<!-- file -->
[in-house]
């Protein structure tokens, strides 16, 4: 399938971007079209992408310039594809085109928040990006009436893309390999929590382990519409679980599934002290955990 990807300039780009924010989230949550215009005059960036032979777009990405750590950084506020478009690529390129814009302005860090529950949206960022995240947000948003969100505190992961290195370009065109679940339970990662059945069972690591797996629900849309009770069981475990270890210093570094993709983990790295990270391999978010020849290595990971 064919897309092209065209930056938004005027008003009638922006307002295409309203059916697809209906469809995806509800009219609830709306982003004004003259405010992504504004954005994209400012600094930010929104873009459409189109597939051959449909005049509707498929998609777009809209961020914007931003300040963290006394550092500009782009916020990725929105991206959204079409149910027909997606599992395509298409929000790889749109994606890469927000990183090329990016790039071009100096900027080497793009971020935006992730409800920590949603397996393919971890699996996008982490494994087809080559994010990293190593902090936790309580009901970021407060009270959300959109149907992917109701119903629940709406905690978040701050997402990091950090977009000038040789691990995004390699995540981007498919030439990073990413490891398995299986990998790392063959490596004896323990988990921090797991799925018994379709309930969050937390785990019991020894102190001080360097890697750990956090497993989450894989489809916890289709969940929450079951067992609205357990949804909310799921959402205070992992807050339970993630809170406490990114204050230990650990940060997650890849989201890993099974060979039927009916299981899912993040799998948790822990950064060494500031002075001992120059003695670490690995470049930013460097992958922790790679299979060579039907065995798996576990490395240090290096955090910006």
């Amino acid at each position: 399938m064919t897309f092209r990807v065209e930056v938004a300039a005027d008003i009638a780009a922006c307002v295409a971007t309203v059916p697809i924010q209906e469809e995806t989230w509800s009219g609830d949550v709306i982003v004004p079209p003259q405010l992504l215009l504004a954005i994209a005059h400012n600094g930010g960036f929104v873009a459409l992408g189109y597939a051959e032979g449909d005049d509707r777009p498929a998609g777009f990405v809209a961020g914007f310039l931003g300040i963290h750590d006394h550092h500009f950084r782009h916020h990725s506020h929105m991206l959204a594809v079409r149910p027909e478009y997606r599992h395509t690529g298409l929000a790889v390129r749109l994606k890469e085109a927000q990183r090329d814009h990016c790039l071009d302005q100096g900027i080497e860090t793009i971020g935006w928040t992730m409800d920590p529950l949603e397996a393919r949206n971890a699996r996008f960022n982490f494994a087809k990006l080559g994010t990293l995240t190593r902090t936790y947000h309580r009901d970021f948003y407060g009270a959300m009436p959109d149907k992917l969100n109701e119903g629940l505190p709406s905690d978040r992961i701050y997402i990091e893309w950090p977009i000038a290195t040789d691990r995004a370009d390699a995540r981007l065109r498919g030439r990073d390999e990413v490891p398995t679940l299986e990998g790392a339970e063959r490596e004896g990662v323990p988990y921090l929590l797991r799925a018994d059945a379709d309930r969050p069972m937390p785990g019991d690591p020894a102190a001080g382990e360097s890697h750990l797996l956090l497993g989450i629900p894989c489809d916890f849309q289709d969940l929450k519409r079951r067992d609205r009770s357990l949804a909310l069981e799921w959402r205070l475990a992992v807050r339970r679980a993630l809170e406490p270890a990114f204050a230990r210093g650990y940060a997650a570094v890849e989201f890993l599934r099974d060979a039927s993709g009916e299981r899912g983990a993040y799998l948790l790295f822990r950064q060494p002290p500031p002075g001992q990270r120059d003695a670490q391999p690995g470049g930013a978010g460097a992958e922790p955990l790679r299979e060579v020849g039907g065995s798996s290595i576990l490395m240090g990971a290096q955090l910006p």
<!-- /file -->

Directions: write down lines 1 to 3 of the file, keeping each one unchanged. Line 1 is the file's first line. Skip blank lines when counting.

[in-house]
């Protein structure tokens, strides 16, 4: 399938971007079209992408310039594809085109928040990006009436893309390999929590382990519409679980599934002290955990 990807300039780009924010989230949550215009005059960036032979777009990405750590950084506020478009690529390129814009302005860090529950949206960022995240947000948003969100505190992961290195370009065109679940339970990662059945069972690591797996629900849309009770069981475990270890210093570094993709983990790295990270391999978010020849290595990971 064919897309092209065209930056938004005027008003009638922006307002295409309203059916697809209906469809995806509800009219609830709306982003004004003259405010992504504004954005994209400012600094930010929104873009459409189109597939051959449909005049509707498929998609777009809209961020914007931003300040963290006394550092500009782009916020990725929105991206959204079409149910027909997606599992395509298409929000790889749109994606890469927000990183090329990016790039071009100096900027080497793009971020935006992730409800920590949603397996393919971890699996996008982490494994087809080559994010990293190593902090936790309580009901970021407060009270959300959109149907992917109701119903629940709406905690978040701050997402990091950090977009000038040789691990995004390699995540981007498919030439990073990413490891398995299986990998790392063959490596004896323990988990921090797991799925018994379709309930969050937390785990019991020894102190001080360097890697750990956090497993989450894989489809916890289709969940929450079951067992609205357990949804909310799921959402205070992992807050339970993630809170406490990114204050230990650990940060997650890849989201890993099974060979039927009916299981899912993040799998948790822990950064060494500031002075001992120059003695670490690995470049930013460097992958922790790679299979060579039907065995798996576990490395240090290096955090910006």
């Amino acid at each position: 399938m064919t897309f092209r990807v065209e930056v938004a300039a005027d008003i009638a780009a922006c307002v295409a971007t309203v059916p697809i924010q209906e469809e995806t989230w509800s009219g609830d949550v709306i982003v004004p079209p003259q405010l992504l215009l504004a954005i994209a005059h400012n600094g930010g960036f929104v873009a459409l992408g189109y597939a051959e032979g449909d005049d509707r777009p498929a998609g777009f990405v809209a961020g914007f310039l931003g300040i963290h750590d006394h550092h500009f950084r782009h916020h990725s506020h929105m991206l959204a594809v079409r149910p027909e478009y997606r599992h395509t690529g298409l929000a790889v390129r749109l994606k890469e085109a927000q990183r090329d814009h990016c790039l071009d302005q100096g900027i080497e860090t793009i971020g935006w928040t992730m409800d920590p529950l949603e397996a393919r949206n971890a699996r996008f960022n982490f494994a087809k990006l080559g994010t990293l995240t190593r902090t936790y947000h309580r009901d970021f948003y407060g009270a959300m009436p959109d149907k992917l969100n109701e119903g629940l505190p709406s905690d978040r992961i701050y997402i990091e893309w950090p977009i000038a290195t040789d691990r995004a370009d390699a995540r981007l065109r498919g030439r990073d390999e990413v490891p398995t679940l299986e990998g790392a339970e063959r490596e004896g990662v323990p988990y921090l929590l797991r799925a018994d059945a379709d309930r969050p069972m937390p785990g019991d690591p020894a102190a001080g382990e360097s890697h750990l797996l956090l497993g989450i629900p894989c489809d916890f849309q289709d969940l929450k519409r079951r067992d609205r009770s357990l949804a909310l069981e799921w959402r205070l475990a992992v807050r339970r679980a993630l809170e406490p270890a990114f204050a230990r210093g650990y940060a997650a570094v890849e989201f890993l599934r099974d060979a039927s993709g009916e299981r899912g983990a993040y799998l948790l790295f822990r950064q060494p002290p500031p002075g001992q990270r120059d003695a670490q391999p690995g470049g930013a978010g460097a992958e922790p955990l790679r299979e060579v020849g039907g065995s798996s290595i576990l490395m240090g990971a290096q955090l910006p």